Bacterial culturing carried out in the presence of modified RNA probes at 37°C, 32°C, or 30°C testified that both molecules can penetrate into the cells, as registered by fluorescence confocal microscopy (Figure 4). The efficiency of MitoTracker™ Green staining done at the end of incubation period was approximately the same in all experiments. Yet, as expected, only part of the cells contained the oligonucleotides tested after 4, 8.5, or 17 h of incubation. Culturing at 37°C provided the highest intensity of Cy5 fluorescence (Figures 4A,B), possibly reflecting the more active physiological state of bacteria at this temperature. However, RNA probes also entered the cells at 32°C (Figures 4C,D), confirming the ability of rrl_2585 to affect the growth of E. coli (Figure 3A). Although the physiological effect from rrl_Pr was much less pronounced (Figure 3D), its intracellular accumulation was registered at approximately the same level, probably indicating a difference in the intracellular functioning of two model oligonucleotides. In any case, it became clear that E. coli cells can uptake single-stranded RNA molecules originating from other species and react on their presence in environment even if they are available in a free state. Although the potential mechanisms of their delivery and intracellular functioning remain a topic for further research, it is likely that the observed changes in growth dynamics cannot be explained by simple nutritional effects, since at least four of the eight single-stranded RNAs suppressed the growth of E. coli, and only two (ProA-ter and crrs−115) exhibited notable stimulatory effects.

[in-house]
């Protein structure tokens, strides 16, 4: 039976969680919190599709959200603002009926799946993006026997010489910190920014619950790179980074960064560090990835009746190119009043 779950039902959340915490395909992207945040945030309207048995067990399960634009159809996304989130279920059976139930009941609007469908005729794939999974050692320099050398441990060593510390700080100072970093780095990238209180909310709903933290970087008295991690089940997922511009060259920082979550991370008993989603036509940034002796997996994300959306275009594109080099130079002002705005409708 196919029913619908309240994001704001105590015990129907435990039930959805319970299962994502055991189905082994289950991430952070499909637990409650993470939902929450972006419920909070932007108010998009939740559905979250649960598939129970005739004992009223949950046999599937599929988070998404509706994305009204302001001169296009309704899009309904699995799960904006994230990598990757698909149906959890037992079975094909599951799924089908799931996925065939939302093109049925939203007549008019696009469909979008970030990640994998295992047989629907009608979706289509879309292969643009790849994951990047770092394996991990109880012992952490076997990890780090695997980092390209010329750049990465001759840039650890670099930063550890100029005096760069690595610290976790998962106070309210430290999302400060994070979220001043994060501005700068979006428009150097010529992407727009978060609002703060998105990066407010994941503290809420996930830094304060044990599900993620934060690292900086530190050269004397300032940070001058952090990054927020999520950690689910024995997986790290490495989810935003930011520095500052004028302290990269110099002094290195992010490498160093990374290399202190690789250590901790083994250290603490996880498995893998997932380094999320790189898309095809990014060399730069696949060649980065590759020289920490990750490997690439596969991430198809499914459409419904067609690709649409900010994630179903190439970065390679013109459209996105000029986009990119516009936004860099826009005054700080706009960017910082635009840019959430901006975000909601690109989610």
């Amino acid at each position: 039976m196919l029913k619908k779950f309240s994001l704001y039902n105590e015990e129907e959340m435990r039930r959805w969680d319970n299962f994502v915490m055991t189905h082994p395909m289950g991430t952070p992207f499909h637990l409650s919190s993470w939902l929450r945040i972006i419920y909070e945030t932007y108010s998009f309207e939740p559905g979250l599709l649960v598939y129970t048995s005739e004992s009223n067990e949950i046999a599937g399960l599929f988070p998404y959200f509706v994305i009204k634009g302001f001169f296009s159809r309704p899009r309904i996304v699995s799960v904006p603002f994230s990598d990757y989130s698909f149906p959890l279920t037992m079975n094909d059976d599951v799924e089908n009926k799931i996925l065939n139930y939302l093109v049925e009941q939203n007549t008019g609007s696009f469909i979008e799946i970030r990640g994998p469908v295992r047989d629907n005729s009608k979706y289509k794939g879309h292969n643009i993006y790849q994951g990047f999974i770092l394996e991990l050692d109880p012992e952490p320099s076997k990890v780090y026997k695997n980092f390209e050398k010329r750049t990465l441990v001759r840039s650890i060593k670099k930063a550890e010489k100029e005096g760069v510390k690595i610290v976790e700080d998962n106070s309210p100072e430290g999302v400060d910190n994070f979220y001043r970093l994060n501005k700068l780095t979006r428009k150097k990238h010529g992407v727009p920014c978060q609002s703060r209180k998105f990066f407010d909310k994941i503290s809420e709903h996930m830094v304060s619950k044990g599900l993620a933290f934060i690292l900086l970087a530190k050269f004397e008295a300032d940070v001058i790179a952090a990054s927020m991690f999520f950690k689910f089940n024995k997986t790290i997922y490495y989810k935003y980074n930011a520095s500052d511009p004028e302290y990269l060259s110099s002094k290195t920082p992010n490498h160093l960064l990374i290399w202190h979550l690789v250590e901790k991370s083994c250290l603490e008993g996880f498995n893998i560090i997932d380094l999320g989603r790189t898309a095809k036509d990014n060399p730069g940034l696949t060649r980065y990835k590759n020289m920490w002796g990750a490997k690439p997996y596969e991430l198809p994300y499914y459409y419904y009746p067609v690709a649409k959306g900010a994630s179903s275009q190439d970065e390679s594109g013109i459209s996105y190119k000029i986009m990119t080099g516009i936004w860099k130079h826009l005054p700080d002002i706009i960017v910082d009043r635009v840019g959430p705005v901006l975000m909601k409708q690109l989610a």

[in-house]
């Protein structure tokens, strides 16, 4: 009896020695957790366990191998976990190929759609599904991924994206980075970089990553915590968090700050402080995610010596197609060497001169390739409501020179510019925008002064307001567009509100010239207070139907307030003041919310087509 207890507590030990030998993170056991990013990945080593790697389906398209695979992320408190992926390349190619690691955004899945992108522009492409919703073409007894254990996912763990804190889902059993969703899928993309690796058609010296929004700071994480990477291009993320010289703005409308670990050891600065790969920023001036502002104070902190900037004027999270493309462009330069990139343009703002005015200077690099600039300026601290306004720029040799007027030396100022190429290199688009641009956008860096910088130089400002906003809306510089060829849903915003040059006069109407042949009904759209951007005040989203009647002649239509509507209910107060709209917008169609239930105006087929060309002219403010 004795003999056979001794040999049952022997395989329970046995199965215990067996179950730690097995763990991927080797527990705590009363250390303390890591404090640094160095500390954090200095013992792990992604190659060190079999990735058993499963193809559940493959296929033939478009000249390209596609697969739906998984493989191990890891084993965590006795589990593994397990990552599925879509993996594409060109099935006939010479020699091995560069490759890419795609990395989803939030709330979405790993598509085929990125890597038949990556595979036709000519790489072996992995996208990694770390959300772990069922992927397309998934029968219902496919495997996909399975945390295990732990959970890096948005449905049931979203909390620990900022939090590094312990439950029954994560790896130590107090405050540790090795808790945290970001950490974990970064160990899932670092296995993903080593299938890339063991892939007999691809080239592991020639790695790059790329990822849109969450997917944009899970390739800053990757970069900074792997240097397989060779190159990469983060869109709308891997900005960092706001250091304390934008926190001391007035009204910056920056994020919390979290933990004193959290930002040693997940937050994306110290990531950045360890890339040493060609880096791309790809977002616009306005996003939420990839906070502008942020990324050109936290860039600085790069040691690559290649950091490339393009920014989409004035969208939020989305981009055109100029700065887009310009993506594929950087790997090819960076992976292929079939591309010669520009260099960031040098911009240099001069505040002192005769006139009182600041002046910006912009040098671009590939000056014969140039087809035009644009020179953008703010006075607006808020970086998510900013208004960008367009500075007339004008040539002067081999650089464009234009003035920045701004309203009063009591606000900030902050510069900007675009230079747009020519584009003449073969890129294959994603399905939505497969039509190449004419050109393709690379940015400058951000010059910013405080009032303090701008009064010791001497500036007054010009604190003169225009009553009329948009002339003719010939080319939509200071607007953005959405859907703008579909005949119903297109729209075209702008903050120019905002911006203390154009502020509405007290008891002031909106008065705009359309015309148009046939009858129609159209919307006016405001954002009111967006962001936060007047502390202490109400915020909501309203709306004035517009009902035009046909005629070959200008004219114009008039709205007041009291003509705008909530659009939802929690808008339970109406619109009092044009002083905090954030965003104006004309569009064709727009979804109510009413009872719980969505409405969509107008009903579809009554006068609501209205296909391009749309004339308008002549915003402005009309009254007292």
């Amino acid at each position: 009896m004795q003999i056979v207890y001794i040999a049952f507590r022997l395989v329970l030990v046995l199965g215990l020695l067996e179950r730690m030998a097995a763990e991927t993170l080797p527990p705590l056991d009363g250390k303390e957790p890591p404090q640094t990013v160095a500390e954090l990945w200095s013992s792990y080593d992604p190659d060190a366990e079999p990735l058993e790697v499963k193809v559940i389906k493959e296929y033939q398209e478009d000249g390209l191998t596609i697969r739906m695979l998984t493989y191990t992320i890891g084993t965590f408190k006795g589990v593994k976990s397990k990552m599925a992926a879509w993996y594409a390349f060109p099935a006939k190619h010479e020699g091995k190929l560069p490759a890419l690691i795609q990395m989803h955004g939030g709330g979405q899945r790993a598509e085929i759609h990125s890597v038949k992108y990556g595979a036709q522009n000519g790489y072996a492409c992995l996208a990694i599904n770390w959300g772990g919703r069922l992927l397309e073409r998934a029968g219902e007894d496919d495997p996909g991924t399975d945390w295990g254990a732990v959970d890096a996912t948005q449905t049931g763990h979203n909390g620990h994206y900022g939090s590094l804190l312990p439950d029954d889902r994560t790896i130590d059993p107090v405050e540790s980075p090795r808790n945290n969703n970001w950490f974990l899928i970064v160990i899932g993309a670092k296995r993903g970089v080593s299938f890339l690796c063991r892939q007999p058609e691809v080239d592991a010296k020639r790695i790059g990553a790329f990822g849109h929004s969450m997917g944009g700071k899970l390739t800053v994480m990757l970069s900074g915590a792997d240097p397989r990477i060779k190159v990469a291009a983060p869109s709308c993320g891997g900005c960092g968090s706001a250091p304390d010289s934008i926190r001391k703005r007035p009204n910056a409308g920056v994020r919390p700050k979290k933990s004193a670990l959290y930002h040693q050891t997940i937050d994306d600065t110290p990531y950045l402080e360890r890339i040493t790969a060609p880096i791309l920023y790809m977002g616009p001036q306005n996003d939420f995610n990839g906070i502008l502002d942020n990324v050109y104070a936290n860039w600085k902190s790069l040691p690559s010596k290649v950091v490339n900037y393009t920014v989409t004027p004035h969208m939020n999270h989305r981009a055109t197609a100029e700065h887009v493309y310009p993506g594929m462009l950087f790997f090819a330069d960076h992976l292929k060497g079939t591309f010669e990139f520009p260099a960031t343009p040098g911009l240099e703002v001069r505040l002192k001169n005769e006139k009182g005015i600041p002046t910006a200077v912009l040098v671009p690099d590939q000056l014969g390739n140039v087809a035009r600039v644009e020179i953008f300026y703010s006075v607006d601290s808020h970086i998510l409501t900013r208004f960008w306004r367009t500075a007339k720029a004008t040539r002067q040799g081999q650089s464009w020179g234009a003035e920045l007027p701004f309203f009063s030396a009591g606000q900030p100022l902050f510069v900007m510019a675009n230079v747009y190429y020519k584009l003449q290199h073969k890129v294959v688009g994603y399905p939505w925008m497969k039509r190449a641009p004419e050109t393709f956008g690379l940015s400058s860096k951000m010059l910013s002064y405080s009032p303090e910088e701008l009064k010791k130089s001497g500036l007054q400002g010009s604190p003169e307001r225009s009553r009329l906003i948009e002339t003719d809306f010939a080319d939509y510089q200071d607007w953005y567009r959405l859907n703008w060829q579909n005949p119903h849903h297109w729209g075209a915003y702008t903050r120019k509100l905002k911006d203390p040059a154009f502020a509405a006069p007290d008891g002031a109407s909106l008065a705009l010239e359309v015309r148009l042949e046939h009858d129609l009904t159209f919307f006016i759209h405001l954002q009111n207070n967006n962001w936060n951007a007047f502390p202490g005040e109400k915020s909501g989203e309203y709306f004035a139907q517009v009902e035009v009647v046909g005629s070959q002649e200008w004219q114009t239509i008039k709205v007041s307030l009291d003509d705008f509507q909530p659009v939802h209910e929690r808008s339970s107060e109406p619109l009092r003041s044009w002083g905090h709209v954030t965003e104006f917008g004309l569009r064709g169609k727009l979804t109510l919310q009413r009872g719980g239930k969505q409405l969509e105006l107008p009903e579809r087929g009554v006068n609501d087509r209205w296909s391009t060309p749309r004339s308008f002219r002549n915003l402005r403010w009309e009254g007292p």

Figure 4. Fluorescence confocal microscopy imaging of E. coli cells grown in the presence of Cy5-labeled oligoribonucleotides rrl_Pr of P. copri (A,C) and rrl_2585 of R. rubrum (B,D). Bacterial cells were cultured for 17 h at 37°C (A,B) or 8.5 h at 32°C (C,D). Cell membranes were stained with MitoTracker™ Green FM for 30 min prior to washing-off and microscopy. (C,D) are provided as individual fluorescence channels (left and middle blocks) and their superimposition (right blocks).